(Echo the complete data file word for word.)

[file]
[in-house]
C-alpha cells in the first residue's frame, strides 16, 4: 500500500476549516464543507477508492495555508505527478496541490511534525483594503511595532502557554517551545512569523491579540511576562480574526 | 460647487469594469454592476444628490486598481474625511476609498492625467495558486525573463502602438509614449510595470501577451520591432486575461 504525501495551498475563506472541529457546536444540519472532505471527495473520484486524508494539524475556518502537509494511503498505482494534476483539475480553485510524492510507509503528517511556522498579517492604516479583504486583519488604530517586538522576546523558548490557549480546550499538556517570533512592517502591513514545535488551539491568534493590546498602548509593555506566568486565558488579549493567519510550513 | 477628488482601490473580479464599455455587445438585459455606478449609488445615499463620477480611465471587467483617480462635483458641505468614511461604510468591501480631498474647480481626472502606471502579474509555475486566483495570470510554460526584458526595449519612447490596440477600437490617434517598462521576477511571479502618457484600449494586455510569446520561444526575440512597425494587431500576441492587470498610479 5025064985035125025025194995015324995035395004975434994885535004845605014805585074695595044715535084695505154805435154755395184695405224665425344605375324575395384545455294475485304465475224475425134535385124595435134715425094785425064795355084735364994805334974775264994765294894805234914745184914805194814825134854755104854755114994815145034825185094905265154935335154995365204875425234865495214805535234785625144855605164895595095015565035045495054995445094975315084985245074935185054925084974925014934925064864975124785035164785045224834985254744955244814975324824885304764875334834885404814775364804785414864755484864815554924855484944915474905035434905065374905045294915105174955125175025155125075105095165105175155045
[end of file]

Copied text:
[in-house]
C-alpha cells in the first residue's frame, strides 16, 4: 500500500476549516464543507477508492495555508505527478496541490511534525483594503511595532502557554517551545512569523491579540511576562480574526 | 460647487469594469454592476444628490486598481474625511476609498492625467495558486525573463502602438509614449510595470501577451520591432486575461 504525501495551498475563506472541529457546536444540519472532505471527495473520484486524508494539524475556518502537509494511503498505482494534476483539475480553485510524492510507509503528517511556522498579517492604516479583504486583519488604530517586538522576546523558548490557549480546550499538556517570533512592517502591513514545535488551539491568534493590546498602548509593555506566568486565558488579549493567519510550513 | 477628488482601490473580479464599455455587445438585459455606478449609488445615499463620477480611465471587467483617480462635483458641505468614511461604510468591501480631498474647480481626472502606471502579474509555475486566483495570470510554460526584458526595449519612447490596440477600437490617434517598462521576477511571479502618457484600449494586455510569446520561444526575440512597425494587431500576441492587470498610479 5025064985035125025025194995015324995035395004975434994885535004845605014805585074695595044715535084695505154805435154755395184695405224665425344605375324575395384545455294475485304465475224475425134535385124595435134715425094785425064795355084735364994805334974775264994765294894805234914745184914805194814825134854755104854755114994815145034825185094905265154935335154995365204875425234865495214805535234785625144855605164895595095015565035045495054995445094975315084985245074935185054925084974925014934925064864975124785035164785045224834985254744955244814975324824885304764875334834885404814775364804785414864755484864815554924855484944915474905035434905065374905045294915105174955125175025155125075105095165105175155045